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Ric Scalzo Institute for

Botanical Research

In July of 2020, SCNM began expansion of the Ric Scalzo Institute for Botanical Research with the construction of a state-of-the-art molecular biology/phytochemistry laboratory. The Institute is working in collaboration with the natural products industry and other institutions to develop new products and improve existing botanical therapeutics through scientific exploration grounded in clinical herbalism’s rich tradition. The Ric Scalzo Institute for Botanical Research will carry multiple laboratory facilities including a Biosafety Level 2 (BSL2) molecular and cellular biology laboratory with cell/virus culture capabilities, a compound isolation laboratory, and a compound identification and quantification facility.

Interested in learning more or working with the Ric Scalzo Institute? Contact research@scnm.edu

Mission

The Institute’s mission is “Inspired by nature to create novel botanical solutions that support people, planet, and plants.”

Inside The Lab


What factors need to be understood to assess a botanical’s medicinal potential?

Botanical formulations present challenges for rigorous scientific testing to understand their actual therapeutic efficacy.

To assess a botanical’s medicinal potential, two factors need to be understood:

  • The chemical composition, stability, and consistency across manufacturing batches
  • The botanical’s mechanism of action within a cell and the body.

What will be considered when the Institute evaluates the potential of a botanical research project?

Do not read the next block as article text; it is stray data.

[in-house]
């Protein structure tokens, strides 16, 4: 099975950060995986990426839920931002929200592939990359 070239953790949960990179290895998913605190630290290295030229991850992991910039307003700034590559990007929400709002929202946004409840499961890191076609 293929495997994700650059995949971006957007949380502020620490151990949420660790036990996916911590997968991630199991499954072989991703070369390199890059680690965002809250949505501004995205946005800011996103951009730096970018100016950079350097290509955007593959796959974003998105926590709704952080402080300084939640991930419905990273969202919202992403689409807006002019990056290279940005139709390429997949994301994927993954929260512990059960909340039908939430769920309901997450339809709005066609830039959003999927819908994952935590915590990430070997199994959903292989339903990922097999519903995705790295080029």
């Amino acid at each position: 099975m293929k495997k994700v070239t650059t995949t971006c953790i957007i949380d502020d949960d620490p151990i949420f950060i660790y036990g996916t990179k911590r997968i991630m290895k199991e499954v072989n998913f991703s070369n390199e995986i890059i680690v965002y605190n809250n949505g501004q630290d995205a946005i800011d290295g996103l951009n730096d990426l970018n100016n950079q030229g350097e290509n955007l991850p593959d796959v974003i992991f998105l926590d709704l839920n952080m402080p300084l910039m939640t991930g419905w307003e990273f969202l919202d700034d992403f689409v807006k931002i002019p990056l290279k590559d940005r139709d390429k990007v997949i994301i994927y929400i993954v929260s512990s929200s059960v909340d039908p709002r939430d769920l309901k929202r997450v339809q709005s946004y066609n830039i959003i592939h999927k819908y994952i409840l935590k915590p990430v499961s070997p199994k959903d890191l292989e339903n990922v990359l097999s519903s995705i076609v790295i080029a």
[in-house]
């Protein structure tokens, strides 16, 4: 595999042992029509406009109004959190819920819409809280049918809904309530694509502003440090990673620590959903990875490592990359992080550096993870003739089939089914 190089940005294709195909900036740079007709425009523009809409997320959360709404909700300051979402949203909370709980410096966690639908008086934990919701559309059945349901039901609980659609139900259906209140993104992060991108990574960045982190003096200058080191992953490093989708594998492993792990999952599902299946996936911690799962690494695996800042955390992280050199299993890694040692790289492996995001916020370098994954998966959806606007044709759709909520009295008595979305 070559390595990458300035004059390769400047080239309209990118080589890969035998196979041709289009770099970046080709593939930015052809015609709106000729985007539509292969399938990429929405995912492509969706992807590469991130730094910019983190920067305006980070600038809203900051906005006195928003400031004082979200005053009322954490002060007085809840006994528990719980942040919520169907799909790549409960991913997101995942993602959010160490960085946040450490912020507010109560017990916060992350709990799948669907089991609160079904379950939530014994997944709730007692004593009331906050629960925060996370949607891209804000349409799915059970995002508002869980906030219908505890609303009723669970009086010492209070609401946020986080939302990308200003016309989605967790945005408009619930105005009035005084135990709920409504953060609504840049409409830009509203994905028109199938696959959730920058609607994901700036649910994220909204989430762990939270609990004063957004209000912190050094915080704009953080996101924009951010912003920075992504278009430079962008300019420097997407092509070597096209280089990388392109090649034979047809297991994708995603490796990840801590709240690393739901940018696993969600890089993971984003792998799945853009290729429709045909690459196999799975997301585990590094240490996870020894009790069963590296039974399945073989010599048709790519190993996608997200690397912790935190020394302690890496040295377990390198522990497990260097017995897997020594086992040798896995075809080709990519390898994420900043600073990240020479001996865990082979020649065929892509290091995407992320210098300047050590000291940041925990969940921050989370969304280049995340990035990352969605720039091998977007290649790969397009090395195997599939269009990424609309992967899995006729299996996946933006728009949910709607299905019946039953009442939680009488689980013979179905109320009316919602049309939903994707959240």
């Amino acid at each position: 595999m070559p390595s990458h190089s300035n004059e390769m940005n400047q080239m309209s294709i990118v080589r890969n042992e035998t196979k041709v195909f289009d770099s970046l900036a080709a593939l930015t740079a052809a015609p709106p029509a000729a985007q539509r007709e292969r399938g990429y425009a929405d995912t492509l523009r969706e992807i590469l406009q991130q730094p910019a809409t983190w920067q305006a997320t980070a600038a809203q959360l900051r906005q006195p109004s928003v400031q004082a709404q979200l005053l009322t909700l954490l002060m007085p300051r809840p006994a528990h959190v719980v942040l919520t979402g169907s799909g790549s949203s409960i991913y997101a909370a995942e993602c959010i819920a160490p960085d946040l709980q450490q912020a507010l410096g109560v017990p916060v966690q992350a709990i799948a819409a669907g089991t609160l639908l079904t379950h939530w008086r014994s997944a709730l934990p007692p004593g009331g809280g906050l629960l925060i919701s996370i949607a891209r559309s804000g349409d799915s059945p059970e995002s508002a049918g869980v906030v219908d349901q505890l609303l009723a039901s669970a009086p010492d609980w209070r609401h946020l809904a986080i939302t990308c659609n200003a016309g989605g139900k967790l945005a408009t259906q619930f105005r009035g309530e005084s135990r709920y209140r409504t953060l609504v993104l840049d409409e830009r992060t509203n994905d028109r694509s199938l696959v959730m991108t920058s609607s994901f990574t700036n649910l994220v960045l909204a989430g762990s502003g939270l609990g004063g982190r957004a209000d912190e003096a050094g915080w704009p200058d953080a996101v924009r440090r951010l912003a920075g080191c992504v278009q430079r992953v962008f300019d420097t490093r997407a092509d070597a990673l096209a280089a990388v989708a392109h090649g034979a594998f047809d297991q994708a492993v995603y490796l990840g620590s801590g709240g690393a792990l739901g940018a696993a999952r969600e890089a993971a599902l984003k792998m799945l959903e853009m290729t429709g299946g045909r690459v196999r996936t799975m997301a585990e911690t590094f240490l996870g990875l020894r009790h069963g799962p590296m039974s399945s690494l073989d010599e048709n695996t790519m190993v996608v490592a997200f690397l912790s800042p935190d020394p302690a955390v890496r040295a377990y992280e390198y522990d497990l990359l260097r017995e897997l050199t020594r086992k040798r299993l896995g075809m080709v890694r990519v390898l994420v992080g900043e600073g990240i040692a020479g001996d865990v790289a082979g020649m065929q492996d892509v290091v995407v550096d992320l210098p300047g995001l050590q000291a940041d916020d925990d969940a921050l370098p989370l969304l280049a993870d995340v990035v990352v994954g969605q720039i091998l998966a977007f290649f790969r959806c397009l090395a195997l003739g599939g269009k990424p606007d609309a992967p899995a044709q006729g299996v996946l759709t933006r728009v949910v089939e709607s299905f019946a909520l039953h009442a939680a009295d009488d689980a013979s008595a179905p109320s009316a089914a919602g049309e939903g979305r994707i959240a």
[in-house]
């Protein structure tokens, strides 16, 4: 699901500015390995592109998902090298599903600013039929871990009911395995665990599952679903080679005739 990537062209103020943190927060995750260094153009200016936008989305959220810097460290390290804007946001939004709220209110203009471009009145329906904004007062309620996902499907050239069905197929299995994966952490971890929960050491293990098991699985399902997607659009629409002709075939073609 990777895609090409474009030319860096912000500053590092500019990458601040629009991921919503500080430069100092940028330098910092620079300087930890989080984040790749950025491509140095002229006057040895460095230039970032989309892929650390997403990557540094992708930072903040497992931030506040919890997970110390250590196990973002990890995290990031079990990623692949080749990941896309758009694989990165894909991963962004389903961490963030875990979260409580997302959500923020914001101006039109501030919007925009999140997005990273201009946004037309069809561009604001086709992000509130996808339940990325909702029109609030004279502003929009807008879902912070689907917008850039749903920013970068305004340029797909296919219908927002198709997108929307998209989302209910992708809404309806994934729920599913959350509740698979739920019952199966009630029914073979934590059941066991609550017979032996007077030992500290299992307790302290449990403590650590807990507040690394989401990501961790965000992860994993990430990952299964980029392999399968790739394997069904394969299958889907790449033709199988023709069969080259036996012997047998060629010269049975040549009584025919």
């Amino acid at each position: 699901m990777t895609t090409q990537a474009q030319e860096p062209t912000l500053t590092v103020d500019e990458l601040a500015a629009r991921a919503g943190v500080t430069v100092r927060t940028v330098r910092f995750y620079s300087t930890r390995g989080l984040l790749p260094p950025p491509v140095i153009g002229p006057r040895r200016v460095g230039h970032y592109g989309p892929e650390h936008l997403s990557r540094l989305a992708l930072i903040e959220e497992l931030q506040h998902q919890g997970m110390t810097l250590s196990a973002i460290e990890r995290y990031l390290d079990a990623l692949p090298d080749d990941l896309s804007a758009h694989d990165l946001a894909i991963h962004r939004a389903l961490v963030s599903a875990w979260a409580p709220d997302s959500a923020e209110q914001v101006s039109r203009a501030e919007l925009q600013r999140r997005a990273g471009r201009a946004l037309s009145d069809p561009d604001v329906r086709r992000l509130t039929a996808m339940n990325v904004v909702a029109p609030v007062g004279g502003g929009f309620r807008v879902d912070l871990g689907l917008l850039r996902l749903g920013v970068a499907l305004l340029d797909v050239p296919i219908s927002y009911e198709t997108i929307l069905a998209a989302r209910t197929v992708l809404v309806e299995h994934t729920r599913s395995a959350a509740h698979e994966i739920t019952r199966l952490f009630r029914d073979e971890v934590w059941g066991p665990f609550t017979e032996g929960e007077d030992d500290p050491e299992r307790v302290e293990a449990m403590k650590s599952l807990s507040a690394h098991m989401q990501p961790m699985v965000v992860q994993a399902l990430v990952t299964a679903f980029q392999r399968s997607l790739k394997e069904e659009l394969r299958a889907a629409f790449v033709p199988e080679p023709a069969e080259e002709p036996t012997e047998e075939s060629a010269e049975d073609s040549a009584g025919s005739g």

• The current state of knowledge of the botanical is evaluated related to traditional/historical therapeutic activity
  • Relevant scientific literature published
  • Accessibility of in vitro bioassay systems available

What will occur after the evaluation?

Once assessed, valid plant material is obtained and tested for basic biological activity. This in vitro system will be optimized and modified to develop a consistent and reliable method to evaluate and/or validate the biological activity of a specific botanical. From this, optimal extraction, concentration and delivery methods can be developed, pilot clinical trials performed, and further deciphering of the specific mechanism of action of the botanical completed.

In addition, through bioassay-guided fractionation and purification, the constituent profile of a botanical can be used to standardize botanical therapies and the active therapeutic compound(s) isolated and identified.

What will this analysis be used for?

By combining this in-depth analysis of botanicals, novel synergistic botanical blends can be designed and traditional formulas can be optimized to target different aspects of a disease. Thus, the therapeutic claims can be validated, as well as herbal product standardization and quality control can be performed to develop evidence-based, standardized natural products.